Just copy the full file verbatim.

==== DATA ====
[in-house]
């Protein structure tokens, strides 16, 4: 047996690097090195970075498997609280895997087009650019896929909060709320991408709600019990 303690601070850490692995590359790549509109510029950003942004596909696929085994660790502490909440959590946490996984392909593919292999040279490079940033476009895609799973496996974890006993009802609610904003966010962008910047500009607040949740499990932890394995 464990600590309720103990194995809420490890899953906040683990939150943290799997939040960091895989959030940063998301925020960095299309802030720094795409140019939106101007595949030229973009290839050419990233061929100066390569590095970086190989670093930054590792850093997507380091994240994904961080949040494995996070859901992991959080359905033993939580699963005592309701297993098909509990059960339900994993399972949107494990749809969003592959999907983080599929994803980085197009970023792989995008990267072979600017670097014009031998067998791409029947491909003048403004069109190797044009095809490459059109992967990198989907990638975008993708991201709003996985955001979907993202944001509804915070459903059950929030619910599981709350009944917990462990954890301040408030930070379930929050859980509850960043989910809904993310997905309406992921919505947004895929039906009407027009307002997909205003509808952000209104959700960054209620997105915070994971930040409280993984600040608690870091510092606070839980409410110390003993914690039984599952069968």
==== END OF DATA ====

[in-house]
């Protein structure tokens, strides 16, 4: 047996690097090195970075498997609280895997087009650019896929909060709320991408709600019990 303690601070850490692995590359790549509109510029950003942004596909696929085994660790502490909440959590946490996984392909593919292999040279490079940033476009895609799973496996974890006993009802609610904003966010962008910047500009607040949740499990932890394995 464990600590309720103990194995809420490890899953906040683990939150943290799997939040960091895989959030940063998301925020960095299309802030720094795409140019939106101007595949030229973009290839050419990233061929100066390569590095970086190989670093930054590792850093997507380091994240994904961080949040494995996070859901992991959080359905033993939580699963005592309701297993098909509990059960339900994993399972949107494990749809969003592959999907983080599929994803980085197009970023792989995008990267072979600017670097014009031998067998791409029947491909003048403004069109190797044009095809490459059109992967990198989907990638975008993708991201709003996985955001979907993202944001509804915070459903059950929030619910599981709350009944917990462990954890301040408030930070379930929050859980509850960043989910809904993310997905309406992921919505947004895929039906009407027009307002997909205003509808952000209104959700960054209620997105915070994971930040409280993984600040608690870091510092606070839980409410110390003993914690039984599952069968």